In the 1840s with the introduction of a new postal system a Penny Post Office was opened in the Custom House. The Office of Public Works undertook the major restoration and refurbishment of the building completing it in 1996; the Custom House opened as The Hunt Museum on 14 February 1997. The anniversary of the opening of The Hunt Museum is celebrated annually as'Open Day' with free admission, tours and other activities; the Hunt Museum holds both from Ireland and abroad. The oldest pieces are from stone-age ancient Egypt; the collection includes the Antrim Cross, dresses by Irish designer Sybil Connolly, drawings by Picasso and a bronze horse once thought to be a design by Leonardo da Vinci for a large monument. The bronze horse is similar to the Budapest horse, but its provenance was disproven in 2009; some of the Hunt collection is on display at the nearby Craggaunowen in County Clare, greatly contributed to by John and Gertrude Hunt. John Hunt was interested in early Christian art and artifacts and he collected them so the museum collection held many religious items from rosary beads to statues of varying sizes, from not just Ireland but from around Europe.
The Museums'Treasury Room' houses a great number of these items and among the artifacts in this room are the beautiful Arthur Cross and Arthur Chalice. Found in the collection were significant medieval Christian pieces such as the Antrim Cross, the Cashel Bell, the Hohenzollern Crucifix. Work in progress Work in progress Work in progress Included in the plan to house the Hunt collection in the custom house was an idea for a purpose built modern gallery space, it was completed as a part of the renovation of the Custom House and is used for temporary exhibitions that accompany the permanent collection. In 2011 a lifesize model of a horse, painted by young people aged 10-18 was placed outside the front of the building; this was joined by a second one in 2012. The models are made of fibreglass, are taken inside at night; the art installation was inspired by th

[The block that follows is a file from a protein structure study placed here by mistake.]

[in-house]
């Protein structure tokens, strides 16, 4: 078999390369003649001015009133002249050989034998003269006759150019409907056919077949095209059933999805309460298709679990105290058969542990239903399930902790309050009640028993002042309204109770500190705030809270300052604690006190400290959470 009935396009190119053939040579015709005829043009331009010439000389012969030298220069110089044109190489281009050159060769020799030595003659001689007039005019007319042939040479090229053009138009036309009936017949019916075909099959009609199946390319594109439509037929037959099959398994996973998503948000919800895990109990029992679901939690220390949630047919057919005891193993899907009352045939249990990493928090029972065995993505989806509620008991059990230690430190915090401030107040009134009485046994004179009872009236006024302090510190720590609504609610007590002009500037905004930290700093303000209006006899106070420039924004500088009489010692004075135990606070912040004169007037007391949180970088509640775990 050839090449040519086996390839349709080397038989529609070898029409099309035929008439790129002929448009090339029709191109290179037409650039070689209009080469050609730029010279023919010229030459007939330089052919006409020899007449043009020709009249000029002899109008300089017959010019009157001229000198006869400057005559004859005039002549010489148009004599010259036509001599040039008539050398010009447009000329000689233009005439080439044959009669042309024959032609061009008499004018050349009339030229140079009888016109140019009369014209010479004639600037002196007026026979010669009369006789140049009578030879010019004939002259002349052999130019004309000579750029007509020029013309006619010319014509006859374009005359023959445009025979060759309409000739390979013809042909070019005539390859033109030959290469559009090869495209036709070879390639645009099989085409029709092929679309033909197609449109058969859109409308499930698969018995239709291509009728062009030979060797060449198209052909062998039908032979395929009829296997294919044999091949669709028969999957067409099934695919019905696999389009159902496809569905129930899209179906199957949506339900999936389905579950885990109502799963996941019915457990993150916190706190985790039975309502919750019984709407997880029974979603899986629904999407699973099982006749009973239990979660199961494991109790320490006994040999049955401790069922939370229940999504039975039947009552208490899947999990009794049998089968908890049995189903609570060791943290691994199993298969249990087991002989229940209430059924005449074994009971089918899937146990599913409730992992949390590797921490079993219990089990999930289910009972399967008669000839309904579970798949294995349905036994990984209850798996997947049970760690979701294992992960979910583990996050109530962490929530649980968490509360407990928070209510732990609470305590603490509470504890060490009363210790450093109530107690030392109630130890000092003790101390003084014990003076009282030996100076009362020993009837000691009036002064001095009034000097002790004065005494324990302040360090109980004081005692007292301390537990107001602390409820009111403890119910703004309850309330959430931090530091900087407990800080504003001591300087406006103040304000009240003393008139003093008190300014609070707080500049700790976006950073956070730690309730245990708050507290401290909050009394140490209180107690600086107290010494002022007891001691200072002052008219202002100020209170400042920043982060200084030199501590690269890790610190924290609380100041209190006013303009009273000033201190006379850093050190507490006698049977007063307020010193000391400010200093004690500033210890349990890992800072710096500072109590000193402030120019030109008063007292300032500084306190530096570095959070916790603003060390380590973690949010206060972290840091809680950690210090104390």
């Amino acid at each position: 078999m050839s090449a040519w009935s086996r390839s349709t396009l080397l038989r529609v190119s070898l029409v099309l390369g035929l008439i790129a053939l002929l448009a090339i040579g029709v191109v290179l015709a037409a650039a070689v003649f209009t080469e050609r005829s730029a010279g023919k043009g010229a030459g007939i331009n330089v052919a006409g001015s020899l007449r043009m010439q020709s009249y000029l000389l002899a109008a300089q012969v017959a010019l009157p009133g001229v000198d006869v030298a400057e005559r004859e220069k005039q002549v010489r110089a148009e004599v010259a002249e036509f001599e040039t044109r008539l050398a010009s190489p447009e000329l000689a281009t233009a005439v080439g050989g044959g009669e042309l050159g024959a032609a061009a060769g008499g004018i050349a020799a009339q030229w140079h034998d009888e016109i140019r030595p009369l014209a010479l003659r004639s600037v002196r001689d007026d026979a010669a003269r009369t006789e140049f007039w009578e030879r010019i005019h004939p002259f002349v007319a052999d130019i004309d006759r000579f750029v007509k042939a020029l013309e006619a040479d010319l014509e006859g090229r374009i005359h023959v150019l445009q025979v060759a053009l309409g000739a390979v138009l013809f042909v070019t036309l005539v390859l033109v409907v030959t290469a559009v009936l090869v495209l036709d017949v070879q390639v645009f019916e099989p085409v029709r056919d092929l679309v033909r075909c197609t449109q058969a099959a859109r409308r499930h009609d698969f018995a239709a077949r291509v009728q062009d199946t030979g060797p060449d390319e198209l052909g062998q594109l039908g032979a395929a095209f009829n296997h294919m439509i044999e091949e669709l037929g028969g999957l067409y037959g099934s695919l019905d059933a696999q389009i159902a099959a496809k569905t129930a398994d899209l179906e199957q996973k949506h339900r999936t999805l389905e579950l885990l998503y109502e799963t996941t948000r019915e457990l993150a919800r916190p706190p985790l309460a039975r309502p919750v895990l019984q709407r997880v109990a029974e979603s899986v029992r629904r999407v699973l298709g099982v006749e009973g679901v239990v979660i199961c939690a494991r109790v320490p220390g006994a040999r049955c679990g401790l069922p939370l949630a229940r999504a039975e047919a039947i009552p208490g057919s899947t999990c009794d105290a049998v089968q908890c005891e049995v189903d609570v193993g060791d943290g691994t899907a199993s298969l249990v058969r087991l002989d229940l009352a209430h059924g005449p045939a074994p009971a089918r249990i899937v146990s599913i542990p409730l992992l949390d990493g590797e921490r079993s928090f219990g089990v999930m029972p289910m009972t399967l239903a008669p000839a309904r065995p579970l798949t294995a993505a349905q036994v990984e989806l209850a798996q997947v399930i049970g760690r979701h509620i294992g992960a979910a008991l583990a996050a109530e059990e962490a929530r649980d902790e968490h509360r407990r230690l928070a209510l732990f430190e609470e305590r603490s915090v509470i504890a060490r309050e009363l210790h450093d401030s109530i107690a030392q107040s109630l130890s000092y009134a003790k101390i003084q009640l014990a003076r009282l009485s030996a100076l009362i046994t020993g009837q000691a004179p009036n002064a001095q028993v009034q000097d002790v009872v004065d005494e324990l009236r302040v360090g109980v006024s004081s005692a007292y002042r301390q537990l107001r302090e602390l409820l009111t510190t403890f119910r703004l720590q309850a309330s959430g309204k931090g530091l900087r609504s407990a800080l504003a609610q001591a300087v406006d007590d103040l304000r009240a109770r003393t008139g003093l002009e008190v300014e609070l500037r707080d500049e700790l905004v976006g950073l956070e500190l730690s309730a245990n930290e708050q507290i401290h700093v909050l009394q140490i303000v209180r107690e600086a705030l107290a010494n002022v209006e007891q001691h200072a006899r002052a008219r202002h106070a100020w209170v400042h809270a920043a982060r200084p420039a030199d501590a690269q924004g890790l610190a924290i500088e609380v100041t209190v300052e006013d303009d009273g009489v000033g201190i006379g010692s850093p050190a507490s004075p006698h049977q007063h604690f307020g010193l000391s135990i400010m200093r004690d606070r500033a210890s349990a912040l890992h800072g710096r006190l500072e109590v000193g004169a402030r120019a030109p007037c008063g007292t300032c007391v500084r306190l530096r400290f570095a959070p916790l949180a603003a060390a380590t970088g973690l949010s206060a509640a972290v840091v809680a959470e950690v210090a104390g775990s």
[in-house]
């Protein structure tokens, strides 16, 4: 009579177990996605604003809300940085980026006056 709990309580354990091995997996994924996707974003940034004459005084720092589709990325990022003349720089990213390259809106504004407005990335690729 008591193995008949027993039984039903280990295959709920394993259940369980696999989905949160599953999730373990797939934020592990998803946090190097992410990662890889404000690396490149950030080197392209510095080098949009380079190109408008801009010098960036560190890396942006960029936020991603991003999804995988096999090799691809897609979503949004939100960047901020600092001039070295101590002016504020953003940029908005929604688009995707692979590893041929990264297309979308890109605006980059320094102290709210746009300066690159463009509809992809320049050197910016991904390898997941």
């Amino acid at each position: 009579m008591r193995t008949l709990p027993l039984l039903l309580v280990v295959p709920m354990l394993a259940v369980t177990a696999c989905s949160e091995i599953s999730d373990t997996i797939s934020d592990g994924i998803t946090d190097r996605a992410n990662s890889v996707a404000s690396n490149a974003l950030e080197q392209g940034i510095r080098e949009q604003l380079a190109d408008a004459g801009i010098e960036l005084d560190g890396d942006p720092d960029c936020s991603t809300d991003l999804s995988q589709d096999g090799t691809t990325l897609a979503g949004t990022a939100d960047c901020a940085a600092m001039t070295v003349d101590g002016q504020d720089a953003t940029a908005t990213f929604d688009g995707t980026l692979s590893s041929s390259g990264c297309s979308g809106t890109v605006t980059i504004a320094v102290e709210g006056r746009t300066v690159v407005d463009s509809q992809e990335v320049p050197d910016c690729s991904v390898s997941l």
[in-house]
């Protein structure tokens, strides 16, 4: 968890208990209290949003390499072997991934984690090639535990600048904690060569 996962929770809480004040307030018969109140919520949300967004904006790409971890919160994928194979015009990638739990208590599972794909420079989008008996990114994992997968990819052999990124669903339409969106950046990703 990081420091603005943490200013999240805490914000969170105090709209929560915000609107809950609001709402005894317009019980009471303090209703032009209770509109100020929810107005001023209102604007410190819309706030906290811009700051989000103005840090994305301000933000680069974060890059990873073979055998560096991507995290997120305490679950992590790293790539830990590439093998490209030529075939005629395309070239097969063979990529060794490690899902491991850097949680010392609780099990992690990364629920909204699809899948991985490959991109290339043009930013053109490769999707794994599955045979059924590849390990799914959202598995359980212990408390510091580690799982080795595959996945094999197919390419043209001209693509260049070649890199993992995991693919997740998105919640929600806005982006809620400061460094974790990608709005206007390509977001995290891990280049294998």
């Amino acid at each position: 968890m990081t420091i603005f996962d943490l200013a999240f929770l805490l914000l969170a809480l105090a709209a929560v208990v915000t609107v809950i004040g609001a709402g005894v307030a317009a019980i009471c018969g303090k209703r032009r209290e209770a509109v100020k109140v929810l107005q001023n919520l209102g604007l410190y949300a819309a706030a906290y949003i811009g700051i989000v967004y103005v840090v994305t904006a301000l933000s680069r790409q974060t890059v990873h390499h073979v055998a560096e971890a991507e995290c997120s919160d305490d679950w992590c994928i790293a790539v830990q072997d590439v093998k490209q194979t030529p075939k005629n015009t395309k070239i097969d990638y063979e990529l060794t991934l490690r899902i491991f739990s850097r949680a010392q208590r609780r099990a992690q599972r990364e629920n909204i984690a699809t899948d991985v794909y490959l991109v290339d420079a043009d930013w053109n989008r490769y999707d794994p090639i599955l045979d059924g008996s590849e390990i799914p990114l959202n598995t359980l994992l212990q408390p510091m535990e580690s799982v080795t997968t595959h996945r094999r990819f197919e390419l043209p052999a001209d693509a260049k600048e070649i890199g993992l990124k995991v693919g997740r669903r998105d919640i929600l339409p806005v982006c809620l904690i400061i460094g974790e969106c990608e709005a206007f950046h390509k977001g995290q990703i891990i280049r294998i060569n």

James Joyce Tower and Museum
The James Joyce Tower and Museum is a Martello tower in Sandycove, where James Joyce spent six nights in 1904. The opening scenes of his novel Ulysses take place here, the tower is a place of pilgrimage for Joyce enthusiasts on Bloomsday. Admission is free; the tower was leased from the British War Office by Joyce's university friend Oliver St. John Gogarty, with the purpose of "Hellenising" Ireland. Joyce stayed there for six days, from September 9 to 14 in 1904. Gogarty attributed Joyce's abrupt departure to a midnight incident with a loaded revolver; the opening scenes of Ulysses are set the morning after this incident. Gogarty is immortalised as "Stately, plump Buck Mulligan"; the tower now contains a museum dedicated to Joyce and displays some of his possessions and other ephemera associated with Ulysses. The living space is set up to resemble its 1904 appearance, contains a ceramic panther to represent one seen in a dream by a resident, it is a place of pilgrimage for Joyce enthusiasts on Bloomsday.
The Tower became a museum opening on 16 June 1962 through the efforts of Dublin artist John Ryan. Ryan rescued the front door to 7 Eccles Street from demolition and organised, with Brian O'Nolan, the first Bloomsday Celebration in 1954; the James Joyce Tower is open 365 days a year, 10am-6pm. Admission is free; the museum is run by the Friends of Joyce Tower Society on a voluntary basis. Ryan, Susan. "Joyce Tower set to reopen thanks to volunteer support". TheJournal.ie. Official website
14 Henrietta Street
14 Henrietta Street is a museum located on Henrietta Street in Dublin, Ireland. It opened in September 2018. Construction of Henrietta Street began on land bought by Luke Gardiner. Numbers 13, 14 and 15 were built in the late 1740s by Gardiner as a speculative enterprise. Number 14's first occupant was his second wife Mary Jenney Usher. Other notable residents in the late 18th century included Lord John Bowes, Sir Lucius O'Brien, Sir John Hotham, Viscount Charles Dillon. After the Act of Union in 1800, Dublin entered a period of economic decline. 14 Henrietta Street was occupied by courts and a barracks during the 19th century. By 1877, a landlord called Thomas Vance had removed its grand staircase and divided it into 19 tenement flats of one and four rooms. An advert in The Irish Times from 1877 read: "To be let to respectable families in a large house, Northside papered and filled up with every modern sanitary improvement, gas and wc on landings, Vartry Water, drying yard and a range with oven for each tenant.
Apply to the caretaker, 14 Henrietta St." By 1911, it was home to over 100 people. The last families left the house in 1979. Restoration work took over ten years to complete. 14 Henrietta Street is owned and was restored by Dublin City Council, but is operated by the Dublin City Council Culture Company. The house has been restored to show the original Georgian period through to the its final incarnation as a tenement. Official website